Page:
Starting in mid 2020, the anti-police activists focused their rage upon not only municipal law enforcement agencies but school police as well. For reasons that defy common sense, the narrative suggests that having uniformed officers in schools is somehow detrimental to the student population. In unison, school policing entities across the country became the target of the “defund” movement and many districts (and higher education institutions too) dutifully followed the creed by reducing or eliminating the ranks of safety officers. As we approach 2022, districts are beginning to rethink their hasty decisions, and some are reverting back to the legacy models of officer-enhanced school safety.
The advocates for school police defunding continue to beat the drum and are taking their case to the people through community activism and media blitzes. Some communities are now having an epiphany that schools are, in fact, still in need of campus safety. I have yet to see any empirical evidence to validate the hypothesis that officers in schools are a detriment to students. To the contrary, all we have seen to date is anecdotal rhetoric and innuendo without any hard facts. Our experience tells us that officers on school campuses perform a number of valuable functions including intelligence gathering, mentoring, teaching and responding to threats in real time. The November, 2020 article entitled Some school districts defund SROs while others view them as invaluable by Pauline Liu provides significant examples of the importance of the school safety officer. Although written almost a year ago, the details outlined by Ms. Liu are still relevant today.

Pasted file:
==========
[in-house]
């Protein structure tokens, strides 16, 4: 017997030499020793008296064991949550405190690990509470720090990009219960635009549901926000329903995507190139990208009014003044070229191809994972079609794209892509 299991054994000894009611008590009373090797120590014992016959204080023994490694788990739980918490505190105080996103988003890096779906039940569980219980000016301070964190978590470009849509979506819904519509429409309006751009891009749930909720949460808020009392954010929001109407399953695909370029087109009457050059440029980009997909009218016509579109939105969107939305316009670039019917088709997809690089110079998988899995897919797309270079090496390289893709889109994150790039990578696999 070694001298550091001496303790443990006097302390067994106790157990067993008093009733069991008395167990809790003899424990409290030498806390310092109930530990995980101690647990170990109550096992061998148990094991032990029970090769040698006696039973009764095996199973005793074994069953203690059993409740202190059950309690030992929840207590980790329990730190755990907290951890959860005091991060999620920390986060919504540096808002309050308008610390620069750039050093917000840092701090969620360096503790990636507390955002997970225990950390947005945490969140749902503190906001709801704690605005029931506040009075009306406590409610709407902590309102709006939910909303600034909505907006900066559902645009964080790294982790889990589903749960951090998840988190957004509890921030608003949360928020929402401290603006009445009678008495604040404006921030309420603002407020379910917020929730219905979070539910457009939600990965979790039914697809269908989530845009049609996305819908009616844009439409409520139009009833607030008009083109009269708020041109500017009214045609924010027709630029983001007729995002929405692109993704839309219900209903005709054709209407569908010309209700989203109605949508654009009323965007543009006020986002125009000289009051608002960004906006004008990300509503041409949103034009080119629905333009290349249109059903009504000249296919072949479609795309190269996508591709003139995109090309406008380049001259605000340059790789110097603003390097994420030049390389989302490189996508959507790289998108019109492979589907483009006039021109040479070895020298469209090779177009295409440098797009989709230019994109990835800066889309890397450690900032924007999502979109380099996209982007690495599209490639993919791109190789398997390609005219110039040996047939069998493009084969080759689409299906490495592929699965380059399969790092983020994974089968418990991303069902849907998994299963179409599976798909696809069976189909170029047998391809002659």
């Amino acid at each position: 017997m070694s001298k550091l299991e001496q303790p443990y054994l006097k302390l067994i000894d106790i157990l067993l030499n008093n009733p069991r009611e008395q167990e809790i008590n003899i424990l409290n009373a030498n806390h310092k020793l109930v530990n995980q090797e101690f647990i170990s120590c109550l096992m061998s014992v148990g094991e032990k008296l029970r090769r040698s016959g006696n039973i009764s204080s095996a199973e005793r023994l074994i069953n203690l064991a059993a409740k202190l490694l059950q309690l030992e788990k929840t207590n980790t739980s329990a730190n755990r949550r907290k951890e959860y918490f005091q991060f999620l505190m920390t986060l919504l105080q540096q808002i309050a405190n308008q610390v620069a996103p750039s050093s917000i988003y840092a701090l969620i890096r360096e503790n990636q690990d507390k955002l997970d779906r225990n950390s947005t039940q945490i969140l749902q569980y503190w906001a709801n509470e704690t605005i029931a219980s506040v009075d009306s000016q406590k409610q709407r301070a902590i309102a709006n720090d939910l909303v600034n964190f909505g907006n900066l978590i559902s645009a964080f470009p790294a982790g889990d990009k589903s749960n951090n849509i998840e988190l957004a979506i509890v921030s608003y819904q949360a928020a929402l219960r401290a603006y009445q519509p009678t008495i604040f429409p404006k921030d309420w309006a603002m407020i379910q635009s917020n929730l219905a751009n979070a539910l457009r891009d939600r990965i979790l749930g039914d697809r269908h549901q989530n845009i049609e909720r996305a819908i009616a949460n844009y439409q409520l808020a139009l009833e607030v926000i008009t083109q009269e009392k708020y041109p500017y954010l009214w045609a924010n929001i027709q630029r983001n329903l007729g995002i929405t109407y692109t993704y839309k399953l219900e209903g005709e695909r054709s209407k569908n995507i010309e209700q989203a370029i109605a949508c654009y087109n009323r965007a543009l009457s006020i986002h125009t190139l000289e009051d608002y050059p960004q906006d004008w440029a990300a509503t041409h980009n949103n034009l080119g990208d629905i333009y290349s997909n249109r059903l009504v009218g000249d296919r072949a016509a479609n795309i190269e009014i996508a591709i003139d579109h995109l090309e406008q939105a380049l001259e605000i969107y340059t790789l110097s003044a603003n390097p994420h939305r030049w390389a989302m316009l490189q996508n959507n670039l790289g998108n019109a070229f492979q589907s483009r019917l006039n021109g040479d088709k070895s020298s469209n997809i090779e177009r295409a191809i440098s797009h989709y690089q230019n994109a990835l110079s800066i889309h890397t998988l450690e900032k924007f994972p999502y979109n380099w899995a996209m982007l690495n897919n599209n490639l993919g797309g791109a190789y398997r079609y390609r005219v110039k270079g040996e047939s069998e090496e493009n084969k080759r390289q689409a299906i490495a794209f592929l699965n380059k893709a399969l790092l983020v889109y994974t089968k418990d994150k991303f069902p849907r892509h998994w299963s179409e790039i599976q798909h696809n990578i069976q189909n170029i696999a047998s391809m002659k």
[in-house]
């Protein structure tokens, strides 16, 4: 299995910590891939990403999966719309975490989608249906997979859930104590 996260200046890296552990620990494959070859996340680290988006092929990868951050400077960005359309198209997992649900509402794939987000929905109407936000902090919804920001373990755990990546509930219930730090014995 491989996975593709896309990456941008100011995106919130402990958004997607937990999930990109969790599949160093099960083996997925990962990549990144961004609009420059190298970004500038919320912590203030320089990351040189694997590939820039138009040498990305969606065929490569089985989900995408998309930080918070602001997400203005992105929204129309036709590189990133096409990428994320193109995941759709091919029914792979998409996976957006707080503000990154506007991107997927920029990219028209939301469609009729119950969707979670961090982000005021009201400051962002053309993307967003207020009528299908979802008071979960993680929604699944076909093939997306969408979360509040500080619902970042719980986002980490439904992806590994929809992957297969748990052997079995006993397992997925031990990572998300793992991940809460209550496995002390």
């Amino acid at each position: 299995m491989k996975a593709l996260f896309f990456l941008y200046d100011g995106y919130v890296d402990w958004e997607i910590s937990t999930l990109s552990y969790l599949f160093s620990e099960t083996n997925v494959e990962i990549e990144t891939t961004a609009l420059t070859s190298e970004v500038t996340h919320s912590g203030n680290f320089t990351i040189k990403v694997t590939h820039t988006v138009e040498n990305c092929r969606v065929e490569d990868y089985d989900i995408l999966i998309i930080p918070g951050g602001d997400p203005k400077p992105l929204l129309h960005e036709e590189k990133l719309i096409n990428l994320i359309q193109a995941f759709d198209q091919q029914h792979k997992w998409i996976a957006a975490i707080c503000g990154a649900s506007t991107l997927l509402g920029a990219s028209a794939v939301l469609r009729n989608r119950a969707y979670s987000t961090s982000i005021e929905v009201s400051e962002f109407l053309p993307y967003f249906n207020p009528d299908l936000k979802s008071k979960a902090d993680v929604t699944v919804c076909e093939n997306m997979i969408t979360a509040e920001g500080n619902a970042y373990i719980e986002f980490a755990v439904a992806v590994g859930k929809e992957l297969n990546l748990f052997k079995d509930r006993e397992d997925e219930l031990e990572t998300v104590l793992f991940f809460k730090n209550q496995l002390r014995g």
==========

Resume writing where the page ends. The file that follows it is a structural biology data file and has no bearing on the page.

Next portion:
Going forward, this issue will likely continue to be bantered around across the country. The sad reality is that school violence, which has been on a COVID hiatus, is likely to resurrect as we emerge from the pandemic era. My hope is that sanity will prevail in the long run and more officers will return to schools in the near future. In the meantime, groups such as the National Association of School Resource Officers (NASRO) highlight the positive work of school officers nationally. It is unfortunate, but our society has become de-sensitized to school violence to the point where incidents don’t make their way into the daily news cycles as they once did. NASRO posts information regularly about the fine work of the SRO – check out the NASRO News Releases for further details.
Lastly, it is critical for police and community leaders to stress the importance of funding SRO and other school safety initiatives. My fear is that the catalyst for the reinstatement of school officers will come as the result of an active shooter or similar situation whereby the value of officers in schools will be resurrected at the expense of human tragedy. We should all continue to support school officers and educate the public as to their proven value; it’s the very least we can do during these challenging times.